I wanted the kitchen to have the look of something early colonial, from a time when fireplaces with chimneys were used for most of the cooking, but with the addition of a “modern” wood stove.  I figure this for eighteenth century.

The details of this story are drawn, to a significant degree, from the Poe story.  I checked maps and such to figure out the setting, and recognized that the town hosting the fair mentioned at the beginning of Poe is in the Alps not far from the northern border of Italy, so it was not completely unreasonable for Derek not to know in what country he was, although it was definitely the kind of question that might have gotten strange looks had he been somewhere else.

Carlo speaks English because this isn’t really Italy, it’s really a world created by the American author in which everyone speaks English.

Derek is applying horror story logic to his situation:  you can’t escape once the killer has spotted you, so your best hope is to be able to defend yourself.

Chapter 7, Hastings 46

I specifically remember that the opening words “Out came the sun” were pulled from that nursery song about the spider.  I hear it sung when I read it—and the following “dried up all the land” is also an echo from that song.

I have been in frigid water in the late spring, and it is very cold.

The leg warming trick is not something that anyone ever did in any game I remember, but I thought a lot about how seals and divers stay warm and figured that for short-term it should work for Lauren.

Lauren would want her disintegrator rod functional, and I wanted her to have it again eventually—but not yet.  Making and repairing psionic devices are not simple skills, but she only gets as far as trying to view the molecular structure of the rod before she botches.

I had once versed out by trying to build a weapon, as Lauren had.  It seemed reasonable to use fixing one as a means of getting her out again.

The botch is what is called a “psionic shock wave”, an overload of the nervous system of all creatures within a specified radius.  It usually has the potential to kill anyone within ten feet, but beyond that it only wounds with decreasing force for each ten feet.  Bob would probably have felt it, but he probably is not close enough for serious damage.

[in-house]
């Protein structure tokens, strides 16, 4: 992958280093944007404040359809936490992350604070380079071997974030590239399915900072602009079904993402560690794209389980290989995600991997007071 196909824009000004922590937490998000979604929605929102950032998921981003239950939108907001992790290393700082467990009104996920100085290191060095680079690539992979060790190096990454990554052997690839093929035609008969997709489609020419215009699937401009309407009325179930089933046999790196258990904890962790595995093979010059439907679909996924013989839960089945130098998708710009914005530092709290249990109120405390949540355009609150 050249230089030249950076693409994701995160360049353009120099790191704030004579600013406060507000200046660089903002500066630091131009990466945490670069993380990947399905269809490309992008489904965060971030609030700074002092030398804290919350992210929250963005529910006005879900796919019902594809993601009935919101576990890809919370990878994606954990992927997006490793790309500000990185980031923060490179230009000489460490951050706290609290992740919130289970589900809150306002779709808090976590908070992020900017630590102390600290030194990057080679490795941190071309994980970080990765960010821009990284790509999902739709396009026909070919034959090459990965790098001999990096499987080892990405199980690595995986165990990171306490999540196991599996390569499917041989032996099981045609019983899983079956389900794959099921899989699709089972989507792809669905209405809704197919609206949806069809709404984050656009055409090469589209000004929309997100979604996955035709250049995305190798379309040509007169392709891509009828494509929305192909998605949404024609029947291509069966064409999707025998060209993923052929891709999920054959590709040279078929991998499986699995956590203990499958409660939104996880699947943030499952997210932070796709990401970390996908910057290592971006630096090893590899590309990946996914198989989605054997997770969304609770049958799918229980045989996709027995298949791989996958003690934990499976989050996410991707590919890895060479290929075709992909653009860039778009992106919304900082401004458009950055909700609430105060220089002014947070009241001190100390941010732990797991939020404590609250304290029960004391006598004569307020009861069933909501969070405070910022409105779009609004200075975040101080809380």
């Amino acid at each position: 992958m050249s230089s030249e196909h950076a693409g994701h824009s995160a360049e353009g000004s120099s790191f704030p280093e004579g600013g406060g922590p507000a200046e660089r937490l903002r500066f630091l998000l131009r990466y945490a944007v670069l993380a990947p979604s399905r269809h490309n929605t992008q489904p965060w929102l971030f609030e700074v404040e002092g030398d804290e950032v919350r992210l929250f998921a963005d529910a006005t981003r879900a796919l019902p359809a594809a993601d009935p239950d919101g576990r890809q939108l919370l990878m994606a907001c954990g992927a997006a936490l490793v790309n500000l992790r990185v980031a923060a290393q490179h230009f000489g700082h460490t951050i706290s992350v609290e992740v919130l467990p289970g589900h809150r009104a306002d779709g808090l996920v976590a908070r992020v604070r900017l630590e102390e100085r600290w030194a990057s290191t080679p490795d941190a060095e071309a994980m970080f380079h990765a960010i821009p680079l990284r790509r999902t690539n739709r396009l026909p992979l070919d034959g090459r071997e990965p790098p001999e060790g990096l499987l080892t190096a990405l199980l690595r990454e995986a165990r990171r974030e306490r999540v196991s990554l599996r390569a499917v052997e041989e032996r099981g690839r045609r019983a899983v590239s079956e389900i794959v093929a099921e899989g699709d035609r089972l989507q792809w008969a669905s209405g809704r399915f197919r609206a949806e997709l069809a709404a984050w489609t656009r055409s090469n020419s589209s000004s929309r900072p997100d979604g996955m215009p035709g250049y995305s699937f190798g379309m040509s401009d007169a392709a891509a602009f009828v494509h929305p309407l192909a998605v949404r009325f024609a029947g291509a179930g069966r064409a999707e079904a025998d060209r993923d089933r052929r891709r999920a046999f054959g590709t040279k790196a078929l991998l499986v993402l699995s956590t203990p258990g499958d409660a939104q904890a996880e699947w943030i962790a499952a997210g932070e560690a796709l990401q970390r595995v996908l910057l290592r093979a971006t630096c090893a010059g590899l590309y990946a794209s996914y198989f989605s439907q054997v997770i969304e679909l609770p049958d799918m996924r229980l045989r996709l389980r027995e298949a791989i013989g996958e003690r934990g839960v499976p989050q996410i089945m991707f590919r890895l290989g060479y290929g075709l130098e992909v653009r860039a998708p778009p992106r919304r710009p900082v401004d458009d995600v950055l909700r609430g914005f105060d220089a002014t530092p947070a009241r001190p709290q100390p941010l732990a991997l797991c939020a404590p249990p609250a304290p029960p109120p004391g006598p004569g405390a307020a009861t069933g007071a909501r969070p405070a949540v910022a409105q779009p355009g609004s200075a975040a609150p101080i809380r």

I needed to move Lauren out of the parakeet valley to start her next adventure, and as it happens my own character is more likely to verse out attempting to create a new skill than fighting a dangerous adversary—I’m too careful in a fight, and too bold in trying to learn things.

The dream sequence came because I wanted to move her toward the state of being awake on arrival; it fit better with the image I was trying to create for her.  It also created a bit of tension at the moment, because it was difficult to know what was real here.

Chapter 8, Kondor 44

I’ll credit Doctor Who with the bit that the cook on a sailing vessel is called “the doctor”, from a Peter Davison episode.  It also makes sense that the guy who runs the kitchen, where the herbs and spices are kept, also is the head of medical.  Having a staff here was perhaps stretching things a bit, but not unreasonably so for the length of the voyage.

The cleansing of the food and medical areas seemed like the course a modern doctor would take faced with the normal conditions of the age; that didn’t take much thought.  I had wanted to introduce Walter, counterpart to Walters, because I wanted a friend to connect Kondor to other events on the ship.  I think the whirlpool event may have been rolled by the dice, but it gave me the opportunity to do the rescue, and this led to the idea of CPR, so it all flowed quite well.

The introduction of Walters’ doppelganger gave impetus to Joe leaving medical; I had not at the moment I introduced Walter considered the next step.

Square sails generally catch the wind more fully and so provide the greatest propulsion, but lateen sails—the triangular ones—provide more maneuverability, allowing one to tack more effectively.  Thus in the whirlpool situation it is good to have both the power of the square sails and the maneuverability from the lateen ones to escape the current.

Handing Joe a rope made him part of the effort to save the ship, but more importantly it gave him that rope for the next problem.  He has to act fast to get a strong loop around his body and get in the water before the ship has left the man behind to be sucked back into the whirlpool, so I went for the feeling that he barely made it.

I don’t think the question of whether Joe could swim had ever arisen previously, but he needed to have those skills here and there was no reason in his history that he wouldn’t.